“Do you know where you are?” a voice inquired. Thunder rumbled softly in the background and a cool rain pelted down, but underneath the fig tree only an occasional drop slipped through.
Soft rays of sunlight broke through the leaves, and the tree exuded a sweet aroma in the rain, creating a feeling of utter wonder. It was in this magical moment that I was asked this question. Just moments before, I was alone in the hills above Monterosso, Italy, surrounded by forest and the occasional olive tree farm.
Wiping the sweat and raindrops from my face, I laughed, “No, I know where the sea is and generally know how to get back, but no, I have no idea exactly where I am.” I looked up at this stranger, apparently out for a morning run. Gazing back up at the fig leaves, I knew the deeper meaning of my answer. I was not lost but I was lost.
I had my bearings: the sea, the mountains, and an occasional glimpse of the sun provided a clear map of how to return. I was, however, lost to exactness – it was a choice to feel a little out of control. “Can you find your way back safely?
I have water and a bad map I can share?” I offered the stranger. He smiled and continued on his run. Perhaps he, too, just wanted a morning to escape into nature, into the moment, into letting his feet take him away.[mks_col] [mks_one_half] [/mks_one_half] [mks_one_half] [/mks_one_half] [/mks_col]
Earlier that morning, I had stepped onto what I believed to be the path that had been directed to me.
As I walked, small clues told me this was not the path, but curiosity kept my feet moving forward until the rain came and a fig tree provided protection.
Running my fingers through dirt, my imagination escaped to a favorite book, The Hidden Life of Trees by Peter Wohlleben. His words echoed in my head, “There are more life forms in a handful of forest soil than there are people on the planet. A mere teaspoonful contains many miles of fungal filaments. All these work the soil, transform it, and make it so valuable for the trees.”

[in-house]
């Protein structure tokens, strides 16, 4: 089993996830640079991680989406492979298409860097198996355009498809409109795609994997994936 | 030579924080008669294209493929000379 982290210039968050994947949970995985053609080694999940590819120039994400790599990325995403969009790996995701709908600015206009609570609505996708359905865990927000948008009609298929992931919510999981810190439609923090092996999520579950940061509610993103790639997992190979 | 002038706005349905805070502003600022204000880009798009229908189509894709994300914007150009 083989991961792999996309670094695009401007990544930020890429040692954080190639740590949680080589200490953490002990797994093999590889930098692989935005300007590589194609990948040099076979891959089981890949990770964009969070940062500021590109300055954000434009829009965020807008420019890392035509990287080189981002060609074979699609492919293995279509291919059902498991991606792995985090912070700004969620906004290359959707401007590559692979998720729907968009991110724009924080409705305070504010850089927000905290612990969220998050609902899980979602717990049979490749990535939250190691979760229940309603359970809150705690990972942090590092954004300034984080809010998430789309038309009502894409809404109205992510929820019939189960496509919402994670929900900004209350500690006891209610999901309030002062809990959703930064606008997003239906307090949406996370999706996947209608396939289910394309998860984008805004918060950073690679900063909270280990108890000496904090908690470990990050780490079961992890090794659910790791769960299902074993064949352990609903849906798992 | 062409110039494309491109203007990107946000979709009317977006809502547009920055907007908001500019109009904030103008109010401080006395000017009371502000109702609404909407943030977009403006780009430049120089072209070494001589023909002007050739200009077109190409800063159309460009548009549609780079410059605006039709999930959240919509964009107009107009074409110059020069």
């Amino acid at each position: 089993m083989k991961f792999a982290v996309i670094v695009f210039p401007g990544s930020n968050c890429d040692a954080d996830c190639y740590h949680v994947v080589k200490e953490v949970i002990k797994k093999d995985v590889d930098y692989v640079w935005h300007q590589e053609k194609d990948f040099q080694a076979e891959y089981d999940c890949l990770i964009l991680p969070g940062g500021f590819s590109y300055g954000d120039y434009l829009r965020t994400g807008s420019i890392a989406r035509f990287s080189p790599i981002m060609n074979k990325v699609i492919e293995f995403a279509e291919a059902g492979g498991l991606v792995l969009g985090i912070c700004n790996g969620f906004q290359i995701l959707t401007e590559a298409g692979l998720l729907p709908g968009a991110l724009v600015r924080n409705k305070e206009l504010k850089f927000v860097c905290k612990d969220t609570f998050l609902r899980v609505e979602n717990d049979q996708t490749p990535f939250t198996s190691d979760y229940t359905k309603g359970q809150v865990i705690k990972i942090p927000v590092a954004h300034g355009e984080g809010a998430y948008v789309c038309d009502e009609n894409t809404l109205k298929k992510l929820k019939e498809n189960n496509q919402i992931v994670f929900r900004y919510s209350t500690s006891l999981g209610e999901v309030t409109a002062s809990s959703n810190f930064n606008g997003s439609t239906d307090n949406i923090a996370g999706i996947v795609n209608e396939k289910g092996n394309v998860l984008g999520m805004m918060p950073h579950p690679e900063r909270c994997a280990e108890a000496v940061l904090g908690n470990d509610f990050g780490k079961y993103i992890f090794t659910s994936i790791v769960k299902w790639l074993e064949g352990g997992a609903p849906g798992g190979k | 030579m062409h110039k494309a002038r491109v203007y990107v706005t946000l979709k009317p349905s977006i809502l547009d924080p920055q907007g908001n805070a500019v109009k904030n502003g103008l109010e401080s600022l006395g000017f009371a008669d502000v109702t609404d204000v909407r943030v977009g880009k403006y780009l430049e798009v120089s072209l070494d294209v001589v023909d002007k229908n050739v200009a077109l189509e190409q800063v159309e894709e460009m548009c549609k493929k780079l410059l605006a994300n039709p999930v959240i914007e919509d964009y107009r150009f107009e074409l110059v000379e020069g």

I looked back down at the soil between my fingers and wondered at Wohlleben’s words. What worlds did the fig tree hold in its soil? Fig trees are a symbol of abundance; they provide life and shelter all over the world. In Northeast India, people encourage fig roots across rivers so they can act as a bridge during monsoon season. In Ethiopia, fig trees are helping farmers adapt to drought by providing vital shade.
My fig tree, a common fig, provided me with escape. Escape from the rain and escape into the moment of living just in my senses. Most synonyms for the word escapesuggest a negative connotation. I prefer Rebecca Solnit’s interpretation in A Field Guide to Getting Lost:
“The things we want are transformative, and we don’t know or only think we know what is on the other side of that transformation. Love, wisdom, grace, inspiration – how do you go about finding these things that are in some ways about extending the boundaries of the self into unknown territory, about becoming someone else?”
Escape is an essential part of the human experience, and nature provides the perfect environment for getting lost inside ourselves, while at the same time encouraging us to step outside ourselves.
It forces its hand, and we must give in to the wonder. Sometimes the path laid out to us, is just one option.